So, some people think staying busy is a beneficial way to cope with grief. Not me. I’m usually pretty active, so coping requires a pause. I need time to gather my thoughts and wrestle with them through writing, walking, praying, and pondering.
“We will naturally grieve, but we may have to make a conscious effort to mourn.”
I lost my mom in October. I prefer the term she “passed away” to she “died.” Three slow syllables versus one distinct word. Passing was a process for her. As is grief.
In the 1969 book On Death and Dying, Dr. Elisabeth Kübler-Ross, proposed Five Stages of Grief: denial, anger, bargaining, depression, and acceptance. These stages are now widely recognized and referred to within the mental health community.
Grief Related Resources
My mom’s hospice team gave our family handouts, including The Mourner’s Bill of Rights by Alan D. Wolfelt, Ph.D. An example is, “You have a right to search for meaning.” Another paper provides a list of common reactions, emotions, and changes: check, check, check. I can relate to crying, sighing, and exhaustion. These resources are reassuring because a person’s grief experience is both universal and unique.
Unfortunately and inevitably, we (will) all deal with death. Communicating understanding, sending sympathy, showing compassion, offering support, and holding space eases the heartache. It also connects us to each other in meaningful ways.
Music and memories are a gateway to feelings for me. Special songs that remind me of my mom include: “All My Love” by Led Zeppelin, “You Can’t Lose Me” by Faith Hill, “Landslide” by Fleetwood Mac, “Turn, Turn, Turn” by The Byrds, and “In Your Time” by Bob Seger.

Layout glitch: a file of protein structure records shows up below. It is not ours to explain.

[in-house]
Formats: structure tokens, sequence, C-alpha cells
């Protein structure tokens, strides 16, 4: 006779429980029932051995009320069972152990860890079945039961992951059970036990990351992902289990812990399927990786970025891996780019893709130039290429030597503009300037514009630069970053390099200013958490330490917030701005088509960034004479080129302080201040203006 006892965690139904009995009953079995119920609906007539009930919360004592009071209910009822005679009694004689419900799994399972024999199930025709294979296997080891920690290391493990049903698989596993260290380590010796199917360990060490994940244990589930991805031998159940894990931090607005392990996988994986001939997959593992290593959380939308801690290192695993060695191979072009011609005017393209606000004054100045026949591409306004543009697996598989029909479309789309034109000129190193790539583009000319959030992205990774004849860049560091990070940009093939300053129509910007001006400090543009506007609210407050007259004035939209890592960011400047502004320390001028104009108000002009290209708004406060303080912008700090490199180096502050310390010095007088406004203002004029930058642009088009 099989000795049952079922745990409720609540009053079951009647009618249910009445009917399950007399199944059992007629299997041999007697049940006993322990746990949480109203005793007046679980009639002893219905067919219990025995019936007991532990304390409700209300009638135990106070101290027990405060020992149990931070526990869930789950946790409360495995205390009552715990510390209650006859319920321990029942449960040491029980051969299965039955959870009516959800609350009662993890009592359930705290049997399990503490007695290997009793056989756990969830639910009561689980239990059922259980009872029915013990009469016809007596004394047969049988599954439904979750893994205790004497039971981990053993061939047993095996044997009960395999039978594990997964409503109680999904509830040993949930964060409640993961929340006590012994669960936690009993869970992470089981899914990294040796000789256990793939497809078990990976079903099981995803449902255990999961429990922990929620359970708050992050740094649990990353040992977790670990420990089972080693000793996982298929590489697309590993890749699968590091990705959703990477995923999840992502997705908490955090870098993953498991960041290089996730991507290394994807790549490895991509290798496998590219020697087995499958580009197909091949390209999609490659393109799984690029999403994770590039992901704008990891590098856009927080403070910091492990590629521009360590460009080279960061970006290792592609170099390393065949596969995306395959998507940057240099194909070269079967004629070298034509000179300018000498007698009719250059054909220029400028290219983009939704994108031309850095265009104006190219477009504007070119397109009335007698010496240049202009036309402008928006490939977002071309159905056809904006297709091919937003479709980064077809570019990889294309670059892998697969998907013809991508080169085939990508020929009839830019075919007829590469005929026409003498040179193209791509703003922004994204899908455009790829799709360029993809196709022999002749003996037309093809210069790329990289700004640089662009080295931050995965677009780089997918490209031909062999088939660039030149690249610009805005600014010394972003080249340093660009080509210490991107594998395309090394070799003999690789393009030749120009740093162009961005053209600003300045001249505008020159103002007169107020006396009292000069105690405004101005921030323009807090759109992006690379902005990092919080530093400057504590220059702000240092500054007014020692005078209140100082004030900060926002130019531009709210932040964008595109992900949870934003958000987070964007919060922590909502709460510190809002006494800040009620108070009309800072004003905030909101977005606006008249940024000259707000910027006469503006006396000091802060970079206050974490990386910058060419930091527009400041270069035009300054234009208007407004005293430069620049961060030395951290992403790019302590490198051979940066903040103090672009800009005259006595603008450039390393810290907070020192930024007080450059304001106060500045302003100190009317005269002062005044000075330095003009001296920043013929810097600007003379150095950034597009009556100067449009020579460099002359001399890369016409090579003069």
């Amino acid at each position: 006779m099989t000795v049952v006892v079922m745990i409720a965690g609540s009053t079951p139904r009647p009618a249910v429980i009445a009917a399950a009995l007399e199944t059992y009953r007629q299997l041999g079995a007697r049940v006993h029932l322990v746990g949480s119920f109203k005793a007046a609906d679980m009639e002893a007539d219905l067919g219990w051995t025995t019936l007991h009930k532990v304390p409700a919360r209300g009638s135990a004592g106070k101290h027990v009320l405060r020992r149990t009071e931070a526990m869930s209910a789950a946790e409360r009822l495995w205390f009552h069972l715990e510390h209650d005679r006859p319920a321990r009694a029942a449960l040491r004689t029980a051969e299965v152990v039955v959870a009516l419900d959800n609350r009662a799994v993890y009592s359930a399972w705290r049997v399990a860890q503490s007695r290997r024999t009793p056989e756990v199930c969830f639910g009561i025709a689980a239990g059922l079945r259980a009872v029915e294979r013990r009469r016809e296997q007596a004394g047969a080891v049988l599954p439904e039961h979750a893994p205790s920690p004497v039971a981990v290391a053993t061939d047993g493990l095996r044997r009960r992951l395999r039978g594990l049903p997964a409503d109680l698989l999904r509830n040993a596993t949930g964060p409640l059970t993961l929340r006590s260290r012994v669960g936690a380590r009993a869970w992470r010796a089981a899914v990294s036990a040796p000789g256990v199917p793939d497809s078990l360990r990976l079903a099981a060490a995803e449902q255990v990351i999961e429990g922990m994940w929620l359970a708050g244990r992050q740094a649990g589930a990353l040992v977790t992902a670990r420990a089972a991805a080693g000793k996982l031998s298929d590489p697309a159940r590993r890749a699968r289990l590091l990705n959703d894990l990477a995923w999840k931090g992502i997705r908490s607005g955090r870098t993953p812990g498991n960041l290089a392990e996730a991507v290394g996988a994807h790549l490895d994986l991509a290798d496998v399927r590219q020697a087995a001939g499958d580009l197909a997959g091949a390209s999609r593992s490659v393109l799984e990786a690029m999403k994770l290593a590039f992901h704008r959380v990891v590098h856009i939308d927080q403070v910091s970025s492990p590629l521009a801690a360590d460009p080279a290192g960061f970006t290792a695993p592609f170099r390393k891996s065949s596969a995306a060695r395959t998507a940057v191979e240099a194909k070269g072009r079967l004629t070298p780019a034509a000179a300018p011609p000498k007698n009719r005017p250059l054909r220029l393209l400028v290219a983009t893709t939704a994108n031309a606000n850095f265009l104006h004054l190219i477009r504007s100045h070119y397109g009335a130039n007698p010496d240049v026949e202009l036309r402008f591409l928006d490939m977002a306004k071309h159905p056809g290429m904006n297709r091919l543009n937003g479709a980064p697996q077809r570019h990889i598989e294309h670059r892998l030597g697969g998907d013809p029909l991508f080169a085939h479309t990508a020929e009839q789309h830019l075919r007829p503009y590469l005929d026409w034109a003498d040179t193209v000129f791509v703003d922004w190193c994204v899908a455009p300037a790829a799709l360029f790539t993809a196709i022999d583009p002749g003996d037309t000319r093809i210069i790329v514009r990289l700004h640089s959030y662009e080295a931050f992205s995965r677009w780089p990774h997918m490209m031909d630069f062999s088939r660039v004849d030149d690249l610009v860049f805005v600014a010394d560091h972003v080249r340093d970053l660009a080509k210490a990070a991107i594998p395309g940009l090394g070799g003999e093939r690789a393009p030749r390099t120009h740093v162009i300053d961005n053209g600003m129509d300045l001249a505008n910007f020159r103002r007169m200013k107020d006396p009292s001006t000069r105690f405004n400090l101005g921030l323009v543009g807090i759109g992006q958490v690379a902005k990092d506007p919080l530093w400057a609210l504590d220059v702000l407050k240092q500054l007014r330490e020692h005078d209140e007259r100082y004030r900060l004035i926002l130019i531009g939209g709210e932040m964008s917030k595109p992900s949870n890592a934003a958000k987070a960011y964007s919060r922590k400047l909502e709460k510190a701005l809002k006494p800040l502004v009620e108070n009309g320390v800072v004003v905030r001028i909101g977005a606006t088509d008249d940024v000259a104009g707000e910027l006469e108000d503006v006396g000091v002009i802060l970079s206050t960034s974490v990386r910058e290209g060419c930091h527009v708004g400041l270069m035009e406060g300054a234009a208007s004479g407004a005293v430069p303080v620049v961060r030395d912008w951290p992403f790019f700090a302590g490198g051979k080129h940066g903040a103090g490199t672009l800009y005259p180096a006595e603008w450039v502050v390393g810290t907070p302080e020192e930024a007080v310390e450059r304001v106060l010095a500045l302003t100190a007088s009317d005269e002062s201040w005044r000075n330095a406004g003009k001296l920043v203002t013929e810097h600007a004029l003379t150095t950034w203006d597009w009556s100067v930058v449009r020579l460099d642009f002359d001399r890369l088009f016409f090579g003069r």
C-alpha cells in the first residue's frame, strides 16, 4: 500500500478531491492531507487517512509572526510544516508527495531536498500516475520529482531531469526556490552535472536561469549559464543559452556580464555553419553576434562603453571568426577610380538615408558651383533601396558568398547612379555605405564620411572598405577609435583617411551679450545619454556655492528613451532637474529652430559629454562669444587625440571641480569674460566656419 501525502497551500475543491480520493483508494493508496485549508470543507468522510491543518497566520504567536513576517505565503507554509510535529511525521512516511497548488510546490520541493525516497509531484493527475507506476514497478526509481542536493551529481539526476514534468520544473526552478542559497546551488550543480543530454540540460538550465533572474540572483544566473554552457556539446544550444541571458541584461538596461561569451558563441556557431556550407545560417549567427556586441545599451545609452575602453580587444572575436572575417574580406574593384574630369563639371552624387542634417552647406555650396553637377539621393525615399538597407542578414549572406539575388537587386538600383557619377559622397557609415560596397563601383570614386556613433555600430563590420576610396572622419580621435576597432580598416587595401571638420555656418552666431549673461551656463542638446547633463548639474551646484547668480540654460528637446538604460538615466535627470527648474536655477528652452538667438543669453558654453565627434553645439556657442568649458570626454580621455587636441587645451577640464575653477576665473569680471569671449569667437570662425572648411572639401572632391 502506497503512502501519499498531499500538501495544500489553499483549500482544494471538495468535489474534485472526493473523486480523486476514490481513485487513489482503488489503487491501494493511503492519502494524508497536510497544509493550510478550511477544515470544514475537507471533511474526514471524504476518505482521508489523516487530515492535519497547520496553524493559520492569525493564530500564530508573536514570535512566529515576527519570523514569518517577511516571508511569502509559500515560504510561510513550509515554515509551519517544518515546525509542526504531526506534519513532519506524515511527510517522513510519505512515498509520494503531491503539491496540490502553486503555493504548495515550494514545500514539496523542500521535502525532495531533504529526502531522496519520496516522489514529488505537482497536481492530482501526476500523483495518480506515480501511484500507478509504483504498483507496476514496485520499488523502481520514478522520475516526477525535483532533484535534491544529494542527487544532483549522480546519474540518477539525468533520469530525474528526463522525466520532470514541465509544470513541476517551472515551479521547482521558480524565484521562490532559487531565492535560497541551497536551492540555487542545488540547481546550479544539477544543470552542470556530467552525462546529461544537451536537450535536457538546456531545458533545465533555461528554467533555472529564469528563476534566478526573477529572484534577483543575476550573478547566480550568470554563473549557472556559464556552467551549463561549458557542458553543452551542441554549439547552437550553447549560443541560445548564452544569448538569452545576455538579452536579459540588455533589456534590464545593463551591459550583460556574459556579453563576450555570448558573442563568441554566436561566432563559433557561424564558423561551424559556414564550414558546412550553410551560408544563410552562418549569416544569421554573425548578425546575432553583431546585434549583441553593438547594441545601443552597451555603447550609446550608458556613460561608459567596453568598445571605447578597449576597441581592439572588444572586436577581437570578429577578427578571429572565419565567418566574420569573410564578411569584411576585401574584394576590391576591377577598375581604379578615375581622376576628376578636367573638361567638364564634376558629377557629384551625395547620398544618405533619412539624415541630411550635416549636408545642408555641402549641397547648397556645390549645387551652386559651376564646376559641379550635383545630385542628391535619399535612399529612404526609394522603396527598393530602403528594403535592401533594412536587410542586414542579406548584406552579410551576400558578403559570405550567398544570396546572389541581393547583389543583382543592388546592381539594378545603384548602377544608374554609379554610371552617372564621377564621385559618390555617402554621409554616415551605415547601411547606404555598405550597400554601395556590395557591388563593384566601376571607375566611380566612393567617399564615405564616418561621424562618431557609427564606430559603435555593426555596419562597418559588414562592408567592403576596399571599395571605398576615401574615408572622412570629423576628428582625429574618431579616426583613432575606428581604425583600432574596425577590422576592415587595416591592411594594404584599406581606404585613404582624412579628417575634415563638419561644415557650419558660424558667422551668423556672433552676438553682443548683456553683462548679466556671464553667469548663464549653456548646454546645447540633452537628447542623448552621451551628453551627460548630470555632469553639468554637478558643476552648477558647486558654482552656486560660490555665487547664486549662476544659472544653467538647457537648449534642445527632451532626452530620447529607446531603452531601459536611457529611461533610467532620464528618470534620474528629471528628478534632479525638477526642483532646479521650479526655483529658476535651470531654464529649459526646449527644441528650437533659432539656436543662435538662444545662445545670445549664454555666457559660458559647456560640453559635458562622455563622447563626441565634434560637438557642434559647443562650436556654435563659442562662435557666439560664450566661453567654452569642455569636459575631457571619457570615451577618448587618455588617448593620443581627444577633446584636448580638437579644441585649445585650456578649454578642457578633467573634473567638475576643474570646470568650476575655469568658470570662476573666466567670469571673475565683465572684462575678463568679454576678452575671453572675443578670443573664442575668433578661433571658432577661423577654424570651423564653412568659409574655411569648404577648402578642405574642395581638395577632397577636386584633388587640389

“We often need to allow feelings to begin healing.”
I find that additional mechanisms of comfort involve corresponding with loved ones, telling stories, reminiscing via mementos, looking over old letters, listening to voicemails, flipping through photo albums, sharing pictures, cooking cherished recipes, embracing community, cleaning (it can be both meditative and productive), exercising/dancing, resting, watching movies (like Benjamin Button and Gilbert Grape), reading uplifting sentiments, and remembering to have gratitude for good times.
“Grief and mourning may involve a wide variety of different thoughts and feelings.”
Many of us moms have reached the age where our parents are crossing the workforce finish line into retirement. Every generation hopes to finally enjoy the golden years someday. As the Christmas carol goes, “Through the years, we’ll all be together, if the fates allow.” Let us try to make the most of precious time.
Of course, other hardships call upon us to cope throughout life and time’s passage. Losses come in many forms and at different ages. Losing a parent is the natural order and progression, but it sure shifts a person’s perspective! Starting a new year without my mom is a first.
Reading books can help with sorrow. These three were recommended to me: Grief One Day at a Time, Understanding Your Grief, and Healing Your Grieving Heart by Alan D. Wolfelt, Ph.D.
Websites, support groups, and faith-based organizations offer encouragement as well. The quotes noted here come from a list titled Realistic Expectations for Grief and Mourning, courtesy of northern Michigan’s munsonhomehealth.org.
“Let your heart guide you. It may be broken, but it still knows the way.”